Left-right, up-down, back-forth: These are the dimensional directions we're able to perceive. Theoretical physics posits that additional dimensions could exist beyond our perceptive reach.
Artists and scientists alike strive "to figure out the deep truths of reality," explains physicist Brian Greene. The ways they pursue that goal are different, but there's no reason why two segments of society seeking answers can't work together.
Is there intelligent life out there in the universe? Theoretical physicist Brian Greene explains why that's a more complicated question that it appears.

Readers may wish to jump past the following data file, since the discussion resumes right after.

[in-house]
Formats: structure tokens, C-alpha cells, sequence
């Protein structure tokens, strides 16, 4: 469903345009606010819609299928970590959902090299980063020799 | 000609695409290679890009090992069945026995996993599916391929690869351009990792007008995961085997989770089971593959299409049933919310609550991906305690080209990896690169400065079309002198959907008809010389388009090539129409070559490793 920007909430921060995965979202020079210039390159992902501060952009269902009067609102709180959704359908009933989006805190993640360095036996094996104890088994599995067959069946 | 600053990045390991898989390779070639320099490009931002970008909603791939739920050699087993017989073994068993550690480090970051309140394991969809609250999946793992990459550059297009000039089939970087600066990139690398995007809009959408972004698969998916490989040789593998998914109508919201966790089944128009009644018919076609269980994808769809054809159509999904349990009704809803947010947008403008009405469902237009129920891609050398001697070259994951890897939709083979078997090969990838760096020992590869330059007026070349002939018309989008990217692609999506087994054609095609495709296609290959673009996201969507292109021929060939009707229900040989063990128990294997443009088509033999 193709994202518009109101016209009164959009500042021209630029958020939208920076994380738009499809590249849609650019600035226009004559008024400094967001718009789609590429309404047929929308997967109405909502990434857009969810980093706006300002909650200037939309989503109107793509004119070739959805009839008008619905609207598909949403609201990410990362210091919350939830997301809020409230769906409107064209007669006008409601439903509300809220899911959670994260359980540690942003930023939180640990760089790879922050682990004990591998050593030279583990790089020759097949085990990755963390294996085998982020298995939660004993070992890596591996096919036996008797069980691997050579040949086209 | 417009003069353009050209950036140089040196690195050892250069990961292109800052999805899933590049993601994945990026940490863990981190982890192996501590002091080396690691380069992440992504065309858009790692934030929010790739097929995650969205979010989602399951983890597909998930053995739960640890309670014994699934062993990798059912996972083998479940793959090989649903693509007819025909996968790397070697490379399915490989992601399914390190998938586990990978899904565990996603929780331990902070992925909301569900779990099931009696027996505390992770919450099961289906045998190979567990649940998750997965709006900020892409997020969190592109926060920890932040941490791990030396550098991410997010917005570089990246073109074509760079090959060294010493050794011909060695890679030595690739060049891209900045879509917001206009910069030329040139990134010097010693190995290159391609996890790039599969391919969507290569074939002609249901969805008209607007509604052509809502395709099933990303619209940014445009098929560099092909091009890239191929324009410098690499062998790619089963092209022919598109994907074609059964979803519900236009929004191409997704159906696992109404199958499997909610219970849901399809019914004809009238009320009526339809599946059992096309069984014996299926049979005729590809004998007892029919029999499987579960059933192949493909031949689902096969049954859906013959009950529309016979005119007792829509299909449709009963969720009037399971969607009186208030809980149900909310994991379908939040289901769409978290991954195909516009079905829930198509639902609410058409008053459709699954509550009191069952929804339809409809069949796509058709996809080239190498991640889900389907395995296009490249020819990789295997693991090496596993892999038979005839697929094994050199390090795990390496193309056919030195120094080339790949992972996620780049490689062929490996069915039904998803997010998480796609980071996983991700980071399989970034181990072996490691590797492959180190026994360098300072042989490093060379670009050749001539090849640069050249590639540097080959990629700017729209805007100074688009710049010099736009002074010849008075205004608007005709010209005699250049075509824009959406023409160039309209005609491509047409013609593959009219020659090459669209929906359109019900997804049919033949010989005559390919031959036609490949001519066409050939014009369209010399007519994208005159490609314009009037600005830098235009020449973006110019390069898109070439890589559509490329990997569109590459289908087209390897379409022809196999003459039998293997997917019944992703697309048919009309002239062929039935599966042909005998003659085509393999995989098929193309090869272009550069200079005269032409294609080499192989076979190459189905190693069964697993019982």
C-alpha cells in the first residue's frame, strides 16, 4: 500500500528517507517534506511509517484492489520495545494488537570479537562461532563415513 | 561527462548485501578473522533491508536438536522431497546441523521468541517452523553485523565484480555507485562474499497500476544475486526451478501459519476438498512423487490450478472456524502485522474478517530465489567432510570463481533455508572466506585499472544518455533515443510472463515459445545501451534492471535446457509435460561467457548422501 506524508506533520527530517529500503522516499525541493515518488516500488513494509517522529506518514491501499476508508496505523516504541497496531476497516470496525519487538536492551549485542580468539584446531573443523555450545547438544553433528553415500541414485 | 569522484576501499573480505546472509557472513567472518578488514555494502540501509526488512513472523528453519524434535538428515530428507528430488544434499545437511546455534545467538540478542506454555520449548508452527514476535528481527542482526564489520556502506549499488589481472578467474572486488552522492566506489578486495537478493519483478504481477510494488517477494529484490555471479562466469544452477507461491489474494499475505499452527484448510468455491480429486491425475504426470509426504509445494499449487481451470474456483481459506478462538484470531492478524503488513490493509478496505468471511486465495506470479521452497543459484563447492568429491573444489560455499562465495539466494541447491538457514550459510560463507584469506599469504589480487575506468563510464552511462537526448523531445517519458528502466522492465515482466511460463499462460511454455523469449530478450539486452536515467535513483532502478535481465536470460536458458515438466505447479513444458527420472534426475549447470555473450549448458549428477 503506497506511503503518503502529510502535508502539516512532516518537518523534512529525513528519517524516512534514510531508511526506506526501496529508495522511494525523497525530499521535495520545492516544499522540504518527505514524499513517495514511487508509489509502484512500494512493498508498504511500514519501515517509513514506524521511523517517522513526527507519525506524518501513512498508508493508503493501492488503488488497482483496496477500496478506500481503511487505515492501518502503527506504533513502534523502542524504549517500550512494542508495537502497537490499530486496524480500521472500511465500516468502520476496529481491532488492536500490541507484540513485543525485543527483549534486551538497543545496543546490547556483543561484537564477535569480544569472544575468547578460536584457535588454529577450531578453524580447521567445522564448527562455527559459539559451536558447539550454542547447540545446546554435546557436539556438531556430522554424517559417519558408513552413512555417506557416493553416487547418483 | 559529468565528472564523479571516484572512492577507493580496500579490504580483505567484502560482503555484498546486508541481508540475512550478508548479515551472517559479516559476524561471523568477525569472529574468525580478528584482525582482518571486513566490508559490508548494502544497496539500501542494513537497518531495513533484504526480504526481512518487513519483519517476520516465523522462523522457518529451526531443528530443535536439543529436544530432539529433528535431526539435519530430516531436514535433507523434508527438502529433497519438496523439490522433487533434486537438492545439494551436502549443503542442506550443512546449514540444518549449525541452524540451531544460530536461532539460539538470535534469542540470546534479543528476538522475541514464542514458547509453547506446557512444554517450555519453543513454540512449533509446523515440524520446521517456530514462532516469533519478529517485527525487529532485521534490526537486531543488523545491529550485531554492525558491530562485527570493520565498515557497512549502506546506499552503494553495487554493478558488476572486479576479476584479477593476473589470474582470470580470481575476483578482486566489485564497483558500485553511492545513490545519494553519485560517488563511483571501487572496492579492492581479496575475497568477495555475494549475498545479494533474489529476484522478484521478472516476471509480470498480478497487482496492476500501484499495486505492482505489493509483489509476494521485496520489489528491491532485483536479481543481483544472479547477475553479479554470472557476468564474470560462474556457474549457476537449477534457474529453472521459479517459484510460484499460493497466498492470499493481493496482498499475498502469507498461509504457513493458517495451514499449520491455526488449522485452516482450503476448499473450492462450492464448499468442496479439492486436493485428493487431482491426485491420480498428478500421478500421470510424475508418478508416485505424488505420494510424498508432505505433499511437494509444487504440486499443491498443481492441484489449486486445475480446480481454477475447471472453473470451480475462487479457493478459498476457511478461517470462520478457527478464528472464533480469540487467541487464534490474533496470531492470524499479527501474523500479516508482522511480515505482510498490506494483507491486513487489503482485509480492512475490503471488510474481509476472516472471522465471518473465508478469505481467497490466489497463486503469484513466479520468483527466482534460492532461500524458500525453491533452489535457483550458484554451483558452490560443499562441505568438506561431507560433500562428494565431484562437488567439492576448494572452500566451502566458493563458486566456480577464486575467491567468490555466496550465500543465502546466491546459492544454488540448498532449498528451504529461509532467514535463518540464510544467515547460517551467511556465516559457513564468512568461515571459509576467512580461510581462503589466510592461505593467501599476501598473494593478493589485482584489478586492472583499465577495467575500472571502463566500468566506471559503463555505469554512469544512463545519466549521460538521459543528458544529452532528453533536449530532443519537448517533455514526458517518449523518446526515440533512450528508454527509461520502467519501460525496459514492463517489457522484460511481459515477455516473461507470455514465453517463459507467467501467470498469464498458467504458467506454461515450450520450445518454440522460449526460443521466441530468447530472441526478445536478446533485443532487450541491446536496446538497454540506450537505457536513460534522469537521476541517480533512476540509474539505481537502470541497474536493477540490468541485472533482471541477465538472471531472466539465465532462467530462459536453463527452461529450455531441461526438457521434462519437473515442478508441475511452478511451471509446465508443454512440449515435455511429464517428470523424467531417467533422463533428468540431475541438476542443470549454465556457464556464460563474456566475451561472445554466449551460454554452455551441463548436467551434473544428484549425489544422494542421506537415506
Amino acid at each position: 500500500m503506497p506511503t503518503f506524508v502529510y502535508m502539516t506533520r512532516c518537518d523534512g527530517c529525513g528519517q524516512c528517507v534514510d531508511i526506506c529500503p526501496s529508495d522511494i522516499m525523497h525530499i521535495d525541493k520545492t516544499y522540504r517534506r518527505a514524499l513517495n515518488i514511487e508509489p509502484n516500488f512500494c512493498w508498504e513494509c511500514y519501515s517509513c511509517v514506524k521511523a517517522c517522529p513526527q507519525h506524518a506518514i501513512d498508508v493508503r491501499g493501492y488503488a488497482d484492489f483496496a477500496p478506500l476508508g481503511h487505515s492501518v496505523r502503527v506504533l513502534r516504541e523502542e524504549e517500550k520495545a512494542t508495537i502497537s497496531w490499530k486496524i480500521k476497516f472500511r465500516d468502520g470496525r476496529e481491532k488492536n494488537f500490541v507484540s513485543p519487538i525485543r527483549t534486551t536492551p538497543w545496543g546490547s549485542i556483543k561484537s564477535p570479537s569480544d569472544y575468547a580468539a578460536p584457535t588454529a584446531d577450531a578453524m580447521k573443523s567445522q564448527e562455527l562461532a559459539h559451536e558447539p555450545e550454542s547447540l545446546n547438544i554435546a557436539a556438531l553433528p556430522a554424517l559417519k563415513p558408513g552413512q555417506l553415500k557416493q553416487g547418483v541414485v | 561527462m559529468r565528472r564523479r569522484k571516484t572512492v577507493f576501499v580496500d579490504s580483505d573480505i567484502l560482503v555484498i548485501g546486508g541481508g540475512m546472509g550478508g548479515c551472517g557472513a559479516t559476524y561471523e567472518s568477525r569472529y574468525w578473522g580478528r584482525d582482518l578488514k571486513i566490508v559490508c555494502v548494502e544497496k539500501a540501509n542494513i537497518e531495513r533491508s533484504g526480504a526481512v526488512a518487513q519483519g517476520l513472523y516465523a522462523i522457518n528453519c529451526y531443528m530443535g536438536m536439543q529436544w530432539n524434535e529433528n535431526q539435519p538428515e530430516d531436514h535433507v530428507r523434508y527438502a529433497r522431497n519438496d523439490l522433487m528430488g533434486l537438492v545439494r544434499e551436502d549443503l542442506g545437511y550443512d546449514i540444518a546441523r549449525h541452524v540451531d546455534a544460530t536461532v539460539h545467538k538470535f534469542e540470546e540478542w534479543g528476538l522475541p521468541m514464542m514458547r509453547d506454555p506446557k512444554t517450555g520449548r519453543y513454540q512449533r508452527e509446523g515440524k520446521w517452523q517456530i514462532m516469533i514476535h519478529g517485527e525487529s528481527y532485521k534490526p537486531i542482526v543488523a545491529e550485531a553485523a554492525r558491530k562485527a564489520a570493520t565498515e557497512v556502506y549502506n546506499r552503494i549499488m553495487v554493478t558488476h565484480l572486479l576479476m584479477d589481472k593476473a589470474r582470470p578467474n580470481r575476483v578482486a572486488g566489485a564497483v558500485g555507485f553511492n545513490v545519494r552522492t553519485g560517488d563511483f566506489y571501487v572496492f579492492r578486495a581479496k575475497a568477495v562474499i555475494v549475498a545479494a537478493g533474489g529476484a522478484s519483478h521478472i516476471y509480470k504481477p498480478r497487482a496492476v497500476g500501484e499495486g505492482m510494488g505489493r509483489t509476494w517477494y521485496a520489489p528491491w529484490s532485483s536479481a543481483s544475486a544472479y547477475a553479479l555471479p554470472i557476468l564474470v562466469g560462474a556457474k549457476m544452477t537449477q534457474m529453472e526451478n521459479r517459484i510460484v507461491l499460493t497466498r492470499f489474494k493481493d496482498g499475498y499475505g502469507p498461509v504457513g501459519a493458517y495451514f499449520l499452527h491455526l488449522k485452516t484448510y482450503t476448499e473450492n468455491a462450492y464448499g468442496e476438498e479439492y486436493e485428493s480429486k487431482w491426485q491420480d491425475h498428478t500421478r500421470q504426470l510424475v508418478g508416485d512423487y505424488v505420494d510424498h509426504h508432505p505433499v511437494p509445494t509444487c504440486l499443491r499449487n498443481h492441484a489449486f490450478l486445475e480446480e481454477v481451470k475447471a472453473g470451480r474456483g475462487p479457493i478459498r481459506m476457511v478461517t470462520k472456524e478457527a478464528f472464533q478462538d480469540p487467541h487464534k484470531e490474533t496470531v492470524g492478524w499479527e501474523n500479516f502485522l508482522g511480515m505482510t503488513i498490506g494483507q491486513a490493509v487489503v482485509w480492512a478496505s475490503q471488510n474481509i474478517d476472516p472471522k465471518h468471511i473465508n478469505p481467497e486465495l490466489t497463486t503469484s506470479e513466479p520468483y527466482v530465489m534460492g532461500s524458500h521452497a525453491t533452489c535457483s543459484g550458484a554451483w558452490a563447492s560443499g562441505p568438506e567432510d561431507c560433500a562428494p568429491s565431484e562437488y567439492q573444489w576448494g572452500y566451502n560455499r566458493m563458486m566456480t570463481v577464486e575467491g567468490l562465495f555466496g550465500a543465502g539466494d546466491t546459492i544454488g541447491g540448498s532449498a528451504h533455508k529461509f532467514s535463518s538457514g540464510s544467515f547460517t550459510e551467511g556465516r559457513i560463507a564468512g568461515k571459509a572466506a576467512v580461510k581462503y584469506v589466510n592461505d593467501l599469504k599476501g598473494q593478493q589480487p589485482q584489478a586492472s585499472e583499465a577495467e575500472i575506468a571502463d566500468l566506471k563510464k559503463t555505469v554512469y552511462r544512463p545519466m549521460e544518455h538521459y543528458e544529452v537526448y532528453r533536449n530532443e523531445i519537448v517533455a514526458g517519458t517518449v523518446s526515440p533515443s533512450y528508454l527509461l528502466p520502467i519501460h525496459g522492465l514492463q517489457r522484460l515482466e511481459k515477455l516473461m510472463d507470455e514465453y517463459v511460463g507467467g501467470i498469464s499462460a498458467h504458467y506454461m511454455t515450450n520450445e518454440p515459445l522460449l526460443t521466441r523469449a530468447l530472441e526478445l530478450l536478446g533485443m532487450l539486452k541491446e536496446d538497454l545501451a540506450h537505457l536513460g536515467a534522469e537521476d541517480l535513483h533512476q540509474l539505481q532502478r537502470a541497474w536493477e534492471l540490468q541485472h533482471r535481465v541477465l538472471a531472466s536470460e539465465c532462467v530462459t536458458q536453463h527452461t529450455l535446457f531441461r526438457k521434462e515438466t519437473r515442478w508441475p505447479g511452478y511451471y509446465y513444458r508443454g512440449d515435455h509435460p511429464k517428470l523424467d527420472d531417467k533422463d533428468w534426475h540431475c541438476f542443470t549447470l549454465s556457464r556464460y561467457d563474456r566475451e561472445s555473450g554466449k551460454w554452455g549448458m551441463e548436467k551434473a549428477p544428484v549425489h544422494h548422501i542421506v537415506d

Brian Greene is an American theoretical physicist and string theorist. He has been a professor at Columbia University since 1996 and chairman of the World Science Festival since co-founding it in 2008. Greene has worked on mirror symmetry, relating two different Calabi–Yau manifolds (concretely, relating the conifold to one of its orbifolds). He also described the flop transition, a mild form of topology change, showing that topology in string theory can change at the conifold point.
Greene has become known to a wider audience through his books for the general public, The Elegant Universe, Icarus at the Edge of Time, The Fabric of the Cosmos, The Hidden Reality, and related PBS television specials. He also appeared on The Big Bang Theory episode "The Herb Garden Germination," as well as the films Frequency and The Last Mimzy.